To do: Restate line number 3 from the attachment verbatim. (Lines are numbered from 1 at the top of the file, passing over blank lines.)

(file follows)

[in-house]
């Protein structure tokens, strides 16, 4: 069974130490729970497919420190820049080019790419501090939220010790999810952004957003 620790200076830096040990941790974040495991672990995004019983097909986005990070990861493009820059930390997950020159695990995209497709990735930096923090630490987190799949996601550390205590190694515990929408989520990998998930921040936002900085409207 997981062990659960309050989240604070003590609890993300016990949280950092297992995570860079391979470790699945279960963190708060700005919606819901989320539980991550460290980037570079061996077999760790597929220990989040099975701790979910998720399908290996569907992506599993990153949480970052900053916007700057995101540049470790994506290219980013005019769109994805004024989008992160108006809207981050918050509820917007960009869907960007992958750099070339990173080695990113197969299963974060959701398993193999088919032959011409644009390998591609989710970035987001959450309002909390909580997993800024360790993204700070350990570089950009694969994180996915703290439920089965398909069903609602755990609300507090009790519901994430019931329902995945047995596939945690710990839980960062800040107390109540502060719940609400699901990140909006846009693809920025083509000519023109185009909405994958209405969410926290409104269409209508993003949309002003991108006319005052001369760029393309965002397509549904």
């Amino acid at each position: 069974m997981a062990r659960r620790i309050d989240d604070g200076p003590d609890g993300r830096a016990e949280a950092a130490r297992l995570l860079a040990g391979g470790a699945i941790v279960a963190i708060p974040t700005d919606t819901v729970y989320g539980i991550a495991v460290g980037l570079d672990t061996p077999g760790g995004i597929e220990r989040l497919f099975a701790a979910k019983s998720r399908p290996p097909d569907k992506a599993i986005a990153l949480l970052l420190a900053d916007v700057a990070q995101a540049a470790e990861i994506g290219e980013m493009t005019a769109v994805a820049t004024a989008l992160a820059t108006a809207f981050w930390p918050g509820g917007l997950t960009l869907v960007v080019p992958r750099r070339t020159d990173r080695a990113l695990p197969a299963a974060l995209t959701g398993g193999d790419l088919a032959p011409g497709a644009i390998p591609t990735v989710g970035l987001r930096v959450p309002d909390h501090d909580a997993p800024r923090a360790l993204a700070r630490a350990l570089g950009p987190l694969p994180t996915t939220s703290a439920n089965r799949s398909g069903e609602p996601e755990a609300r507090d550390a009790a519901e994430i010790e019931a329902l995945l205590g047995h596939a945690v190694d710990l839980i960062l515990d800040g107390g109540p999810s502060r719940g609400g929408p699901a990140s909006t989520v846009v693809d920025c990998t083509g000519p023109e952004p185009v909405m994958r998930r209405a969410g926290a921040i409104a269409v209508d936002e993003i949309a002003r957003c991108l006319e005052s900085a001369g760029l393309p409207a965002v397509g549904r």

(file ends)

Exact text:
């Amino acid at each position: 069974m997981a062990r659960r620790i309050d989240d604070g200076p003590d609890g993300r830096a016990e949280a950092a130490r297992l995570l860079a040990g391979g470790a699945i941790v279960a963190i708060p974040t700005d919606t819901v729970y989320g539980i991550a495991v460290g980037l570079d672990t061996p077999g760790g995004i597929e220990r989040l497919f099975a701790a979910k019983s998720r399908p290996p097909d569907k992506a599993i986005a990153l949480l970052l420190a900053d916007v700057a990070q995101a540049a470790e990861i994506g290219e980013m493009t005019a769109v994805a820049t004024a989008l992160a820059t108006a809207f981050w930390p918050g509820g917007l997950t960009l869907v960007v080019p992958r750099r070339t020159d990173r080695a990113l695990p197969a299963a974060l995209t959701g398993g193999d790419l088919a032959p011409g497709a644009i390998p591609t990735v989710g970035l987001r930096v959450p309002d909390h501090d909580a997993p800024r923090a360790l993204a700070r630490a350990l570089g950009p987190l694969p994180t996915t939220s703290a439920n089965r799949s398909g069903e609602p996601e755990a609300r507090d550390a009790a519901e994430i010790e019931a329902l995945l205590g047995h596939a945690v190694d710990l839980i960062l515990d800040g107390g109540p999810s502060r719940g609400g929408p699901a990140s909006t989520v846009v693809d920025c990998t083509g000519p023109e952004p185009v909405m994958r998930r209405a969410g926290a921040i409104a269409v209508d936002e993003i949309a002003r957003c991108l006319e005052s900085a001369g760029l393309p409207a965002v397509g549904r």